Spooked by an Angel

Gabriel_from_Vysotsky_chin_(14c,_Tretyakov_gallery)This is a true story.

One night, my grandma spoke.

So what, you might say.  Grandmas talk every night, all over the world.

My ninety-three year old grandma, Adele, hadn’t spoken in over five years. She had never been a big talker, and as the years wore on, she spoke less and less. One day, she quit speaking completely. There wasn’t an obvious reason, like a stroke, to explain her silence. I think she just ran out of things to say as she got older.

Then, one night, living quietly in a nursing home, she spoke about an angel. As nurses and aides entered and left her room to attend to her very ill roommate, she spoke.

“Do you see the angel? He’s here to take that lady home,” she said over and over.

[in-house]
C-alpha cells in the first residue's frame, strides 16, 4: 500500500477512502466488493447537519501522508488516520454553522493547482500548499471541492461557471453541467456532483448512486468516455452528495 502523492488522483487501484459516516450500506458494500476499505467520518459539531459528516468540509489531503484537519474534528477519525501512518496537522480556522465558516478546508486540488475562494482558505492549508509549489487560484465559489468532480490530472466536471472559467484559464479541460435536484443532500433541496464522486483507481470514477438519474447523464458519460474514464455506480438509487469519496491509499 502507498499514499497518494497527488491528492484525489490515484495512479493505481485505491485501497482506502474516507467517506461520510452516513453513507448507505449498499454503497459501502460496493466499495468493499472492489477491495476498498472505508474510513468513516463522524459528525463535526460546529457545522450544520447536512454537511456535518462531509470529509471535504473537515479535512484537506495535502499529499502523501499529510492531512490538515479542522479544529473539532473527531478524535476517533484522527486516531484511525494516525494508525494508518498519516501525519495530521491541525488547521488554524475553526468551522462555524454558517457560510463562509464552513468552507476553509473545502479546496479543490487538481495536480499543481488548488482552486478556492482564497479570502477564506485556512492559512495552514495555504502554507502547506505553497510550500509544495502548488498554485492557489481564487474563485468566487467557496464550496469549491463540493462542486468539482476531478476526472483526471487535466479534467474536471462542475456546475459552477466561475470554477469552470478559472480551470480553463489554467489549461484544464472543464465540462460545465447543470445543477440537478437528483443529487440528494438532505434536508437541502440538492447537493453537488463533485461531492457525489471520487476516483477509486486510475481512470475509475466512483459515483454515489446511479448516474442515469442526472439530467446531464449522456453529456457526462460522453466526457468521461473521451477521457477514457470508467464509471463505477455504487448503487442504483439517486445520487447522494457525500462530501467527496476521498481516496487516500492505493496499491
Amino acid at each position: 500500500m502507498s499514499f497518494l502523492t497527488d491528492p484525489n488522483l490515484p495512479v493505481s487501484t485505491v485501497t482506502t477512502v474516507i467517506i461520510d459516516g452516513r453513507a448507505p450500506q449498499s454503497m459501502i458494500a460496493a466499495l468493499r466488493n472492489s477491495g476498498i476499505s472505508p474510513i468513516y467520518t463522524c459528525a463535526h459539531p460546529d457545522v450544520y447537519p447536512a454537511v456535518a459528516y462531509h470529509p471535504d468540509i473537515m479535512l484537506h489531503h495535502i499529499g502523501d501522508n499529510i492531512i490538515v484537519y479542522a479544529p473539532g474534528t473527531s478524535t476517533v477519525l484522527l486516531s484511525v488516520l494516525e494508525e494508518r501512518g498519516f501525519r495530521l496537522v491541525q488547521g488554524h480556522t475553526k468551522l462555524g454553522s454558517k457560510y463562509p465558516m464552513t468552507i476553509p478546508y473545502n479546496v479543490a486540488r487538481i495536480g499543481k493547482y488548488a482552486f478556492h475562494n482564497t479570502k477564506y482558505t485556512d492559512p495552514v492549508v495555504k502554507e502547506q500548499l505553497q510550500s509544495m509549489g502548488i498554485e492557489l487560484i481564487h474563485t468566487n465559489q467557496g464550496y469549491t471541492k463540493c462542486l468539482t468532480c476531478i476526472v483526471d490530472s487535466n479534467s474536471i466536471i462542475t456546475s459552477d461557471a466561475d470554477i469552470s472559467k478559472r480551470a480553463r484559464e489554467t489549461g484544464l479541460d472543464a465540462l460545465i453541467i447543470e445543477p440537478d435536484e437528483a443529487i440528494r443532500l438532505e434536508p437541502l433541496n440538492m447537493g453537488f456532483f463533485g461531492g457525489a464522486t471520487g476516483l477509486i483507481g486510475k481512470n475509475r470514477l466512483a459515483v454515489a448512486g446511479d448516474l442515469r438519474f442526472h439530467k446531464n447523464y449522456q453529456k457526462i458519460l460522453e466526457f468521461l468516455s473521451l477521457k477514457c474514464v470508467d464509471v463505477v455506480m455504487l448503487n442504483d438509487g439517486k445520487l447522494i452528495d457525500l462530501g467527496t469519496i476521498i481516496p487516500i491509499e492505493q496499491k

Before the night ended and morning came, my grandma’s roommate died.

Word spread through the nursing home of the mute woman who had spoken of an angel waiting to take a soul. When the morning shift arrived, the nursing assistants refused to enter my grandma’s room.

When my mother had arrived that morning to visit, my grandma was still in bed, in her nightgown with long braids laying across her shoulders. No one wanted to assist my grandmother. They were spooked by angel talk.

Days later, the daughter of the deceased contacted my mother. She was confident that my grandma’s words were her answer to prayer. She had been praying fervently for a sign that her mama would go to heaven when she died.

Grandma’s words were her sign, she said.

Grandma never spoke again. She died quietly at the age of 98.

Published by Laurie Matherne

Welcome to Gumbo YaYa. My writings are an eclectic blend. A Louisiana gumbo is a composite dish of roux, rice and whatever else the cook wants to add. Yaya is a Creole term for ladies all talking at the same time. The Gumbo Ya-Ya features my writing on spirituality, travel, culture, and humor. Grab a bowl of gumbo here and dig in!

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